3. Teach vocab for verbs and the regular past tense form.  Get everyone to sit down.  On the board write “Yesterday, I …”.  Look like you are thinking and say to yourself “Hmm.  What did I do yesterday?”.  Then draw a few things which you (may or may not) did yesterday, e.g. watched TV, kicked a ball, played a video game, etc.  Make sure they are regular verb activities and try and use some from the song.  As you are drawing the pictures get students to shout out what they think each one is and write the simple tense form under each picture (watch TV).  When you have 3 or 4 pictures on the board take a different colored marker pen/chalk.  Underline “Yesterday” and write “ed” onto the end of the verbs (e.g. Yesterday, I watched TV).  Then chorus each of the sentences (e.g. “Yesterday, I watched TV”).
  4. Practice saying past tense regular verbs. Before class, print off as many flashcards as you can for regular verbs.  You can select from our actions flashcards, daily routines flashcards, exercises flashcards and sports flashcards.  Make sure you include the flashcards for the verbs in the song.

    Spread the flashcards out, face up, on the floor or a table and get everyone to gather round.  Start off by saying, “Yesterday, I …” and select a flashcard and stick it to the board.  Then get each student to pick a flashcard of something they did yesterday and also stick to the board – if you have a small class, get students to choose more cards – try and aim for about 10-15 cards and make sure the cards for the song vocab have been selected.

    Your board should now be full of flashcards.  Your students will probably know some of the verbs from previous lessons and other words they can now learn.  Start by touching one card and elicit or teach the verb with the “ed” ending and write the word under the card.  Chorus the word 3 times and then move onto the next card.  Go through all the cards, at a brisk pace so no one gets bored.

    Next, give out the “What did you do yesterday? Survey” worksheet.  On each line, get everyone to copy 12 verbs in the past form from the board (e.g. “painted a picture”, “watched TV”).  This sheet will be used in the next stage of the lesson.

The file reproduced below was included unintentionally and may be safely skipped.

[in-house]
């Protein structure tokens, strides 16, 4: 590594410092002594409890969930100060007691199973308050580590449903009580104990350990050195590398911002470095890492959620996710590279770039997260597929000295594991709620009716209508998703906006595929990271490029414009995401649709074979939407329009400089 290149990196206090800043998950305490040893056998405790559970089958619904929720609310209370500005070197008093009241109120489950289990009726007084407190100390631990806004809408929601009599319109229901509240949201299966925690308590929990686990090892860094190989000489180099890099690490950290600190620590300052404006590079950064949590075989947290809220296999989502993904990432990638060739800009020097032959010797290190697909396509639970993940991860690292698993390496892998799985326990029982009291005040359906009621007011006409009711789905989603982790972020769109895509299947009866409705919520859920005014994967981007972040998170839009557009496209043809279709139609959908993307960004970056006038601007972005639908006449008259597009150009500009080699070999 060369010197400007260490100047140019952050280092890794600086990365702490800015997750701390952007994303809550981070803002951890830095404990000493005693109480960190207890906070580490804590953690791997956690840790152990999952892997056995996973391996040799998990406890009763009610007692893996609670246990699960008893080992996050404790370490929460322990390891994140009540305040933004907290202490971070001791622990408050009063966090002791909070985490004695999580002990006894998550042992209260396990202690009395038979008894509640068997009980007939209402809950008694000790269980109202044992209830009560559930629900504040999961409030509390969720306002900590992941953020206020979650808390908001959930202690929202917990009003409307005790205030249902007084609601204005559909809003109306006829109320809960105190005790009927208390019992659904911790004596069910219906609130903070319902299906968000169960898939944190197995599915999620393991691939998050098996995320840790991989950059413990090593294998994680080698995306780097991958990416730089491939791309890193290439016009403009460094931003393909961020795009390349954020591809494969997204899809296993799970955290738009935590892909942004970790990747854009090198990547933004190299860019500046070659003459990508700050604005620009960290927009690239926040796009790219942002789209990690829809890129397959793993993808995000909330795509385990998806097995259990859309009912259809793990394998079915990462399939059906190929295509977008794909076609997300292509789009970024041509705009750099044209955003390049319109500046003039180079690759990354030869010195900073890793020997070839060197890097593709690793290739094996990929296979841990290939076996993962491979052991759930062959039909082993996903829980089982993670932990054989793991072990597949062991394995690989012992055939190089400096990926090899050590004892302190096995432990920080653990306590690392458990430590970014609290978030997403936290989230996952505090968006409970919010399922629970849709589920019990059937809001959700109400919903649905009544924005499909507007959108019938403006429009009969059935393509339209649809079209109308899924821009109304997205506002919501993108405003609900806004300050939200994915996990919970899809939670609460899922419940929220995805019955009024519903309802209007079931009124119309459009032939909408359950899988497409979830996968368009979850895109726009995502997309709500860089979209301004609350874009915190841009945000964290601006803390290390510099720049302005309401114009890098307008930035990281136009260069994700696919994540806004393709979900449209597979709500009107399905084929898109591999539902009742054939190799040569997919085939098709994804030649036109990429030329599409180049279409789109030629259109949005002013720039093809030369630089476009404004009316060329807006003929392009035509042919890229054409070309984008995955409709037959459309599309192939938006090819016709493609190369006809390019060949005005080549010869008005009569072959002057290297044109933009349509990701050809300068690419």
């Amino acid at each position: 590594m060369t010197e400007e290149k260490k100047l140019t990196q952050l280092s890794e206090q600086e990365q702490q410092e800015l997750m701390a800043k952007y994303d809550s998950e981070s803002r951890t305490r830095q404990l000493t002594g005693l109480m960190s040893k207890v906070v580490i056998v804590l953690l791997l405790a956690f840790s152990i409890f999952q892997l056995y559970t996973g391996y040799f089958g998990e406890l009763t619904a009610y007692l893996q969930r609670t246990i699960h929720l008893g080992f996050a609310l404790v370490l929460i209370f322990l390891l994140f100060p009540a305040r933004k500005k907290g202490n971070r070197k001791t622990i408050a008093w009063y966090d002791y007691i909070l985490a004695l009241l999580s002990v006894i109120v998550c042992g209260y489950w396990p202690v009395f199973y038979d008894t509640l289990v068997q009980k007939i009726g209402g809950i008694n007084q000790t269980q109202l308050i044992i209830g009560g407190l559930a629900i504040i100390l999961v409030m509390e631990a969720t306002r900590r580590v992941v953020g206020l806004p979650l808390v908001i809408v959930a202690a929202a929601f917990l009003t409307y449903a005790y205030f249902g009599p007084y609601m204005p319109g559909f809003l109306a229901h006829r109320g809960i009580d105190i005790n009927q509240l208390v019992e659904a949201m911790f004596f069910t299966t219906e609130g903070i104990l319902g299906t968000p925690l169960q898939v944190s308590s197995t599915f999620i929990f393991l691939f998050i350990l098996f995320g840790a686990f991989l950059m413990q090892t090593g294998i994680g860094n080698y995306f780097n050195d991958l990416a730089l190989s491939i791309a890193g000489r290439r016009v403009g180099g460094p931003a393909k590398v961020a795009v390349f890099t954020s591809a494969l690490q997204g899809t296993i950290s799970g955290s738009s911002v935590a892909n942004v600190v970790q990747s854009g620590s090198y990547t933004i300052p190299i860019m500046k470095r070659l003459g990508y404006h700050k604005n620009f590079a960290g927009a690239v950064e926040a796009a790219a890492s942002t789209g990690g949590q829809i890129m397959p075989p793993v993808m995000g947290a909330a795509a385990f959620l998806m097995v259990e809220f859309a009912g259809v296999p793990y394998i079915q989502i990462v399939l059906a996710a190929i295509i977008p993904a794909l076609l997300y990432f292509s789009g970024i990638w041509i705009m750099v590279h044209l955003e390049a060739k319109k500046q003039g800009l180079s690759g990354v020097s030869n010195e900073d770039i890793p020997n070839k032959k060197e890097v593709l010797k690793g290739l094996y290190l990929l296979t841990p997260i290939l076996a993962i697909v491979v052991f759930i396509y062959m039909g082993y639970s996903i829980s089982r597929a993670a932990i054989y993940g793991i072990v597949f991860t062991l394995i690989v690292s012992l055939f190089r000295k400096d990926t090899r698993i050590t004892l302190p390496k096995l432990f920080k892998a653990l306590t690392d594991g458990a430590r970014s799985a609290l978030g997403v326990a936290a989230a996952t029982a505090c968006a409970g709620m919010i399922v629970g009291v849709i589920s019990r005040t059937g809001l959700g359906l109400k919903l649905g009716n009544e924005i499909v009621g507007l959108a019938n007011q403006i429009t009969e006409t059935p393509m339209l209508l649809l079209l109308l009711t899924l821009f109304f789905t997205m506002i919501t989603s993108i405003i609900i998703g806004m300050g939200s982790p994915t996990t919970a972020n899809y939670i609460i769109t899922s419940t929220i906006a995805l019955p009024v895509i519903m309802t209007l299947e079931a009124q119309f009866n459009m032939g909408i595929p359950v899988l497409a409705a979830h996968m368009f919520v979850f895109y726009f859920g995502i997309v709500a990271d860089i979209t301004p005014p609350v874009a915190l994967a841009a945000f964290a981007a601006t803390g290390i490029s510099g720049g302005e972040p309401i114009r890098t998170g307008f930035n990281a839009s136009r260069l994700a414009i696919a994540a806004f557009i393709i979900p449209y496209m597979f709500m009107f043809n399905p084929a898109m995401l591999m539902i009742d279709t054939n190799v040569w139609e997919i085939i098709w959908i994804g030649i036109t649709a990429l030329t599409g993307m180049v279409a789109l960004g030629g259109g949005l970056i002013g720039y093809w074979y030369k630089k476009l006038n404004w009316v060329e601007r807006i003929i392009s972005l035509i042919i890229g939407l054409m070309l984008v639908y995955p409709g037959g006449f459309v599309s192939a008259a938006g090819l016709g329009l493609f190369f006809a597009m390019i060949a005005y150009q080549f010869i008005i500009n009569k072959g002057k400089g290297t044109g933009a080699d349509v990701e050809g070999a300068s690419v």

Finally, with all of the cards and words on the board, point at a card randomly and get everyone to shout out the word.  Go quickly through all of the words.  Then, have everyone close their eyes.  Remove a card and erase the word.  Then shout “Open your eyes!” and ask the first student who puts their hand up to say what the missing verb is.  If correct, that student can come up to the board and remove the next card (while everyone else closes their eyes), say “Open your eyes!” and select the first student who puts their hand up.  Continue until off of the cards have been removed from the board.

  5. Do the “What did you do yesterday? Survey” worksheet. Everyone will have filled in the verbs column of their worksheet from the previous activity.  Get everyone to stand up and mingle around the classroom so they can fill in their survey.  Be sure to model first so that everyone is clear of what to do.  The conversions should be as follows:

    Student A: Ana, what did you do yesterday?
    Student B: Yesterday, I watched TV, played a game, kicked a ball, etc.  (Student A circles the corresponding cells in the survey worksheet).

    When everyone has completed their surveys, pool the answers to find out which of yesterday’s activities were the most common.

  6. Sing “Yesterday was a Great Day!”. The first time you play the song, put up the Yesterday was a Great Day! song poster on the board. Quickly elicit the vocab. Play the song and sing along doing the gestures, as described above in “Gestures and activities to use with Yesterday was a Great Day! (Past Regular Verbs)“. Play 2 or 3 times.
  7. Play “Past Tense Slap”. This is a very simple activity to conclude the lesson. Put your students into teams. Hold up a verb flashcard everyone have to slap the table if they know the verb.  The student who slaps the table first to give his/her answer with the correct “ed” ending wins a point for their team.
  8. Set Homework: For homework, give out the “Past Regular Verbs” worksheet.